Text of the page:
Super Blood Wolf Moon Eclipses Anything Seen Before

By Paul Lonardo

The first full moon of 2019 was a spectacular and rare sight to behold, as three lunar phenomena converged to give rise to what has been referred to as a “super blood wolf moon,” which is a type of total lunar eclipse.

For millennia, lunar eclipses have garnered both awe and fear, but a lunar eclipse is simply the Earth casting a shadow on the moon. This is not something that happens every time the moon makes its monthly journey around our planet because the moon’s orbit is tilted, so it usually glides above or below Earth’s cone-shaped shadow. Total lunar eclipses are even more rare, as they happen only during a full moon, and only when the sun, Earth, and moon are precisely aligned so that the darkest part of our planet’s shadow completely blankets the moon. This usually happens twice a year, on average, and each total eclipse can be seen from only one hemisphere of Earth.

The last total eclipse of the moon occurred on July 27, 2018. Last month’s total eclipse was the first to be seen in its entirety in North America in nearly three and half years. Rhode Islanders missing this one will have to wait until May 26, 2021 to get their next opportunity.

Last month, the total lunar eclipse lasted nearly 3.5 hours, starting with the partial eclipse phase, when Earth’s shadow took its first bite out of the moon, at 10:34 p.m. on January 20. The last hint of this shadow left the lunar disk at 1:51 a.m. on January 21. Totality lasted a full 63 minutes, with the maximum eclipse – when the moon is at its deepest, most dramatic coloration – seen at 12:12 a.m.

The designation of this event as “super blood wolf moon” is what makes last month’s total lunar eclipse so extraordinary. First off, the term “super” refers to the moon’s distance from Earth. A supermoon is the coincidence of a full moon (or a new moon) at the same time that the moon is closest to Earth in its elliptical orbit. The moniker “supermoon” gives an impression that the moon might appear gigantic, and while the orb can be as much as 14% closer to the Earth at this point (perigee) than at its furthest point (apogee), scientists say that supermoons don’t actually look bigger than ordinary full moons, though they do appear about 16% brighter and may elevate the ocean’s tides within a day or two of the event.

The reference to “blood” describes the reddish tinge that the full moon takes on as the earth’s shadow comes between the Sun and the moon. Thus, a total lunar eclipse is sometimes called a “Blood Moon.” The moon’s color during totality can vary considerably depending on the amount of dust in the atmosphere at the time. During a lunar eclipse, sunlight shining through Earth’s dusty atmosphere is bent, or refracted, toward the red part of the spectrum before it is cast onto the moon’s surface. As a result, the lunar disk goes from a dark gray color during the partial phase of the eclipse to a reddish-orange color during totality.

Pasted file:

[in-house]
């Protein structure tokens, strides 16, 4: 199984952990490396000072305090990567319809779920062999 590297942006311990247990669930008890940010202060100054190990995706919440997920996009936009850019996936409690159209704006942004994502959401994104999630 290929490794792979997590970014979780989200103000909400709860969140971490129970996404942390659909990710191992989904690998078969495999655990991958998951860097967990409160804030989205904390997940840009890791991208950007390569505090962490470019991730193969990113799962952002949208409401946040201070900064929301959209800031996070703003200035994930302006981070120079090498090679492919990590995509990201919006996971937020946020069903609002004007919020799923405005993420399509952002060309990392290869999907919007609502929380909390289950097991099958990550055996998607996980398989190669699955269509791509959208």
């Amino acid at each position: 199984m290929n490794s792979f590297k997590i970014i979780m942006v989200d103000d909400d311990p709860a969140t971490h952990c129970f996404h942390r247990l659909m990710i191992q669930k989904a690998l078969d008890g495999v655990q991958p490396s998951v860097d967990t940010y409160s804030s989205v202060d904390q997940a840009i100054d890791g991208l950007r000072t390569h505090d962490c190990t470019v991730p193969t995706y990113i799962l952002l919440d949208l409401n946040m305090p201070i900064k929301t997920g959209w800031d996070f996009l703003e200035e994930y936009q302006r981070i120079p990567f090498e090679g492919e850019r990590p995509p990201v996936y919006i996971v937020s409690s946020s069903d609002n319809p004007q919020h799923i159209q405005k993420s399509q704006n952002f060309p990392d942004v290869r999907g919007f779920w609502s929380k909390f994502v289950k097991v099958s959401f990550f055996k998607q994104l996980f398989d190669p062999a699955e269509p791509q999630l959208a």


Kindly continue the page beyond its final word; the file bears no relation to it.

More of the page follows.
The first full moon of each year is also traditionally called the “Full Wolf Moon,” a name that comes from early colonial times, according to the old Farmer’s Almanac. It is thought to have been dubbed the Wolf Moon by Native American tribes because at this time of year wolves often howl in their search for scarce prey. Food shortages in winter months force the animals to travel around more as they scavenge for food. Wolves, competing with humans for food, are more easily seen and heard, and sometimes gather outside villages.

The link between wolves and the moon go back thousands of years and permeate many cultures. The idea of werewolves became popularized in Europe during the witch trials, when people thought witches could transform themselves into animals. The full moon being the cause of transformation only became a common part of the werewolf myth in the 20th century.

Full moon names tend to reflect the goings on of that time of the year. For example, February’s moon is known as the full “Snow Moon” because traditionally this is the month where most snow falls.

So a Super Blood Wolf Moon is: a) the first full moon in January; b) a full moon occurring when the distance between the Earth and Moon is as short as possible; c) a lunar eclipse: with all happening at once.

Super Blood Wolf Moons are highly uncommon: only 28 are expected to align this century. The January supermoon, however, happens to kick off a triad of supermoons in 2019. So be on the lookout for the next supermoons, which will appearing on February 19 and March 21.